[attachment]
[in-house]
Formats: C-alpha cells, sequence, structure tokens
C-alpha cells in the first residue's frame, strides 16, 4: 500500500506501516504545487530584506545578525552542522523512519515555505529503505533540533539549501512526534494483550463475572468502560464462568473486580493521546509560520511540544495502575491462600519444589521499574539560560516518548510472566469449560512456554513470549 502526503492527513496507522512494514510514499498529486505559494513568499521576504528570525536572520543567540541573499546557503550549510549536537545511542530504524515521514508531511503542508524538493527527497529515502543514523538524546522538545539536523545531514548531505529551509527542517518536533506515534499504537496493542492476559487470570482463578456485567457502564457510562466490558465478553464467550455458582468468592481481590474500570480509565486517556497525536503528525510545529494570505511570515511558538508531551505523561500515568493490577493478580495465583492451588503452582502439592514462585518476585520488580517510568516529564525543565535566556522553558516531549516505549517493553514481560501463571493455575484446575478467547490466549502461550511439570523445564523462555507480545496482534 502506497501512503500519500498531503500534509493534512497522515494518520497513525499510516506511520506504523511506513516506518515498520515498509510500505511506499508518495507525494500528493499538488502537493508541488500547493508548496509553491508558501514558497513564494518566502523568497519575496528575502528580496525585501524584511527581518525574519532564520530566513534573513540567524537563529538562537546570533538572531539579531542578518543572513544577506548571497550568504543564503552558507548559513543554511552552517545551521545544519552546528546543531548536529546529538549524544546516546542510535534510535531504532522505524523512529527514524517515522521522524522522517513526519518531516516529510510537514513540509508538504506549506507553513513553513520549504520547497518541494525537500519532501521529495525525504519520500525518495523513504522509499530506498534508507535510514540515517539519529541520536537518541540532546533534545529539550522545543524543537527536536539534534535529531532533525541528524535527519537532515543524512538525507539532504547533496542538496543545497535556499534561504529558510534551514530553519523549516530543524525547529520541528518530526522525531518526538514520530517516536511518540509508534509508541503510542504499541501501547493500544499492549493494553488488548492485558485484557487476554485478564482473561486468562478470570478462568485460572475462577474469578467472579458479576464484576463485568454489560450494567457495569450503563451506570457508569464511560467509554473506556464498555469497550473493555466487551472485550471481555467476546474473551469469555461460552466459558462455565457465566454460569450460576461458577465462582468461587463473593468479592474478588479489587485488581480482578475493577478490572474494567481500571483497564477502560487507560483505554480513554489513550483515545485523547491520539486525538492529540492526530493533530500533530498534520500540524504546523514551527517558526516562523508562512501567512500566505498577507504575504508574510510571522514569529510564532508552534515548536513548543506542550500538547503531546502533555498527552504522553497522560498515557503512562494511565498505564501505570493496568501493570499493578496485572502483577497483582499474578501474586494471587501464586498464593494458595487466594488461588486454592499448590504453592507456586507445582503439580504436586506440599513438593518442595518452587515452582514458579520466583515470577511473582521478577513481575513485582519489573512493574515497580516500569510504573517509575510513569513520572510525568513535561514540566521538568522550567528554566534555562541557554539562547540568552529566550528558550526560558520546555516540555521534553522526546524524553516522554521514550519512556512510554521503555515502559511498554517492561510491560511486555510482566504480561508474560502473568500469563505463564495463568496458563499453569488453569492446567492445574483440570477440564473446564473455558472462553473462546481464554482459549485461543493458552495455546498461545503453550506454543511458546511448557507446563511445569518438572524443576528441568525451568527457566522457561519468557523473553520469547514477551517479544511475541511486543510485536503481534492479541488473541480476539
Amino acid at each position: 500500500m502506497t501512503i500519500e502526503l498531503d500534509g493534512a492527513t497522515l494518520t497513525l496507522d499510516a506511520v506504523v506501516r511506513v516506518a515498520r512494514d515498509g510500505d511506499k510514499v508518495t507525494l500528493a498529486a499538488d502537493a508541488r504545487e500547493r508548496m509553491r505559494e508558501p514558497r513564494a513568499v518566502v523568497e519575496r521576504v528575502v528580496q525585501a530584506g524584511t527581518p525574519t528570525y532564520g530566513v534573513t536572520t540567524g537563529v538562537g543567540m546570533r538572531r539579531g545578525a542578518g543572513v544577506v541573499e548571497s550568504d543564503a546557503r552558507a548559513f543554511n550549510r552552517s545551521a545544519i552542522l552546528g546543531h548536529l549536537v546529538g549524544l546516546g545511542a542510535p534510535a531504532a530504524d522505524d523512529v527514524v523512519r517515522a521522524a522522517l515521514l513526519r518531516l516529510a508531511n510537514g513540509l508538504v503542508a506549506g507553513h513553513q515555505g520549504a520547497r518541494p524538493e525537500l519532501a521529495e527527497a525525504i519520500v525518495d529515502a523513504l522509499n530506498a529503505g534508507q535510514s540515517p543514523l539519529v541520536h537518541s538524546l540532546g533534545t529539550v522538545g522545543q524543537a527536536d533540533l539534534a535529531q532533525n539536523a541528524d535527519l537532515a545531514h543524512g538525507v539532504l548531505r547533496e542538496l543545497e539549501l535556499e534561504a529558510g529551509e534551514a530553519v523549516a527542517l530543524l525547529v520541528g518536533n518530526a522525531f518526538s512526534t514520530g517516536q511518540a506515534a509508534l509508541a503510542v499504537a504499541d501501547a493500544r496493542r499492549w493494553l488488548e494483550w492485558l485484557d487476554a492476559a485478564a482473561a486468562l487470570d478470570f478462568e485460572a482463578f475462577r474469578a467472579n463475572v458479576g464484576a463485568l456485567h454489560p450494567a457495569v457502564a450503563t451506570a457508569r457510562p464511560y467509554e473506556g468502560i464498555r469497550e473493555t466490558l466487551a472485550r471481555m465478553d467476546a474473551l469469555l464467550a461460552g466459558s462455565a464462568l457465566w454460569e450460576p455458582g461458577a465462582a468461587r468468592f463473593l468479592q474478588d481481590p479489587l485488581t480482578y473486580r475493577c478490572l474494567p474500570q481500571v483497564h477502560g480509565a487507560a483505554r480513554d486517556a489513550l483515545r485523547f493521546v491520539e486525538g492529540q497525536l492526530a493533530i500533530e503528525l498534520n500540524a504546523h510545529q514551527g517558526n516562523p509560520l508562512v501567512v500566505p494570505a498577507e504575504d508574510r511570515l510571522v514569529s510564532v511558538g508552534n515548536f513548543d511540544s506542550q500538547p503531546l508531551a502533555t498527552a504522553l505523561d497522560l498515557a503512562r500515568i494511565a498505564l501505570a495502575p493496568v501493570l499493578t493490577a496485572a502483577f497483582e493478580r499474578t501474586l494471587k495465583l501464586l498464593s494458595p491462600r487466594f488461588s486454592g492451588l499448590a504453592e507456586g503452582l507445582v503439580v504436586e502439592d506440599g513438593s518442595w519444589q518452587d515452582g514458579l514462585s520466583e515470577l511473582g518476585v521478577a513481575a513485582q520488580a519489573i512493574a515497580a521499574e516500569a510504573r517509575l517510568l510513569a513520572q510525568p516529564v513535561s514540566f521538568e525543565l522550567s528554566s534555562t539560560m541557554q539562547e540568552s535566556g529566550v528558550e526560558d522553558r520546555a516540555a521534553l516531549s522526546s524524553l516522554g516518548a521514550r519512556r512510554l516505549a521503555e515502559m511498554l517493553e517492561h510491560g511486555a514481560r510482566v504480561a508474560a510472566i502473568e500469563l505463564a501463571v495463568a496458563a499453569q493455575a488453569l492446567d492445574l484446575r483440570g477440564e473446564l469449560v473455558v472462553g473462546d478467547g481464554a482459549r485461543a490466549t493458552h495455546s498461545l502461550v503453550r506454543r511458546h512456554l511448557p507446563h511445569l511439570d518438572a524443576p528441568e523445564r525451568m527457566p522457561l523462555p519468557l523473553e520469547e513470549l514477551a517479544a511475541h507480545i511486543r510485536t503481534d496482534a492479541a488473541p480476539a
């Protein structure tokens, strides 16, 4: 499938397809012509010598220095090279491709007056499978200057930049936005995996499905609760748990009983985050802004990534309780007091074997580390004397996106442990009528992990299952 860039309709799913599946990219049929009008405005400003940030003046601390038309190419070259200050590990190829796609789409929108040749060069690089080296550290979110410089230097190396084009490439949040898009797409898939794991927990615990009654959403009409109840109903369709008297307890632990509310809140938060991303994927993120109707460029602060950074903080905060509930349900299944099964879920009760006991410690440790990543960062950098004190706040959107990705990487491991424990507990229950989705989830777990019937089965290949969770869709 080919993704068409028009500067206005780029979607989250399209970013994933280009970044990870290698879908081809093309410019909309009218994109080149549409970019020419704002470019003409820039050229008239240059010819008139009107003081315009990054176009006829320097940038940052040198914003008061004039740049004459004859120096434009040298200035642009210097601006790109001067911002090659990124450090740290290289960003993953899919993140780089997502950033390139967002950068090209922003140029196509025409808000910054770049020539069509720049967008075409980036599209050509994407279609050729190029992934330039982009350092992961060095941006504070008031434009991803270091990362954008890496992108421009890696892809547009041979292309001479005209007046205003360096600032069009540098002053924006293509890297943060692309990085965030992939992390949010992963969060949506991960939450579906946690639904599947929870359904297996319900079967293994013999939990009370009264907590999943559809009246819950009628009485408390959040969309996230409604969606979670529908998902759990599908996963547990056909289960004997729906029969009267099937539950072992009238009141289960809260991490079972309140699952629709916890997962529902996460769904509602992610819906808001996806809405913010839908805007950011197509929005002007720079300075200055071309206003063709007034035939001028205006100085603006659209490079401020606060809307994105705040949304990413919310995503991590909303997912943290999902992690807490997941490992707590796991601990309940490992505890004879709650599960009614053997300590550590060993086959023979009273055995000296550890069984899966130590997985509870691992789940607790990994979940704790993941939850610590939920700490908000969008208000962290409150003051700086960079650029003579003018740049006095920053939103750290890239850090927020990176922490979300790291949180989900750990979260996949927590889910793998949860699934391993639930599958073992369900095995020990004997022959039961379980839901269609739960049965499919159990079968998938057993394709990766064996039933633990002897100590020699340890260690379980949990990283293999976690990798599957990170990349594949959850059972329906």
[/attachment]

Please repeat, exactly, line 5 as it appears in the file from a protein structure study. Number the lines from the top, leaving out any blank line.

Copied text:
């Protein structure tokens, strides 16, 4: 499938397809012509010598220095090279491709007056499978200057930049936005995996499905609760748990009983985050802004990534309780007091074997580390004397996106442990009528992990299952 860039309709799913599946990219049929009008405005400003940030003046601390038309190419070259200050590990190829796609789409929108040749060069690089080296550290979110410089230097190396084009490439949040898009797409898939794991927990615990009654959403009409109840109903369709008297307890632990509310809140938060991303994927993120109707460029602060950074903080905060509930349900299944099964879920009760006991410690440790990543960062950098004190706040959107990705990487491991424990507990229950989705989830777990019937089965290949969770869709 080919993704068409028009500067206005780029979607989250399209970013994933280009970044990870290698879908081809093309410019909309009218994109080149549409970019020419704002470019003409820039050229008239240059010819008139009107003081315009990054176009006829320097940038940052040198914003008061004039740049004459004859120096434009040298200035642009210097601006790109001067911002090659990124450090740290290289960003993953899919993140780089997502950033390139967002950068090209922003140029196509025409808000910054770049020539069509720049967008075409980036599209050509994407279609050729190029992934330039982009350092992961060095941006504070008031434009991803270091990362954008890496992108421009890696892809547009041979292309001479005209007046205003360096600032069009540098002053924006293509890297943060692309990085965030992939992390949010992963969060949506991960939450579906946690639904599947929870359904297996319900079967293994013999939990009370009264907590999943559809009246819950009628009485408390959040969309996230409604969606979670529908998902759990599908996963547990056909289960004997729906029969009267099937539950072992009238009141289960809260991490079972309140699952629709916890997962529902996460769904509602992610819906808001996806809405913010839908805007950011197509929005002007720079300075200055071309206003063709007034035939001028205006100085603006659209490079401020606060809307994105705040949304990413919310995503991590909303997912943290999902992690807490997941490992707590796991601990309940490992505890004879709650599960009614053997300590550590060993086959023979009273055995000296550890069984899966130590997985509870691992789940607790990994979940704790993941939850610590939920700490908000969008208000962290409150003051700086960079650029003579003018740049006095920053939103750290890239850090927020990176922490979300790291949180989900750990979260996949927590889910793998949860699934391993639930599958073992369900095995020990004997022959039961379980839901269609739960049965499919159990079968998938057993394709990766064996039933633990002897100590020699340890260690379980949990990283293999976690990798599957990170990349594949959850059972329906």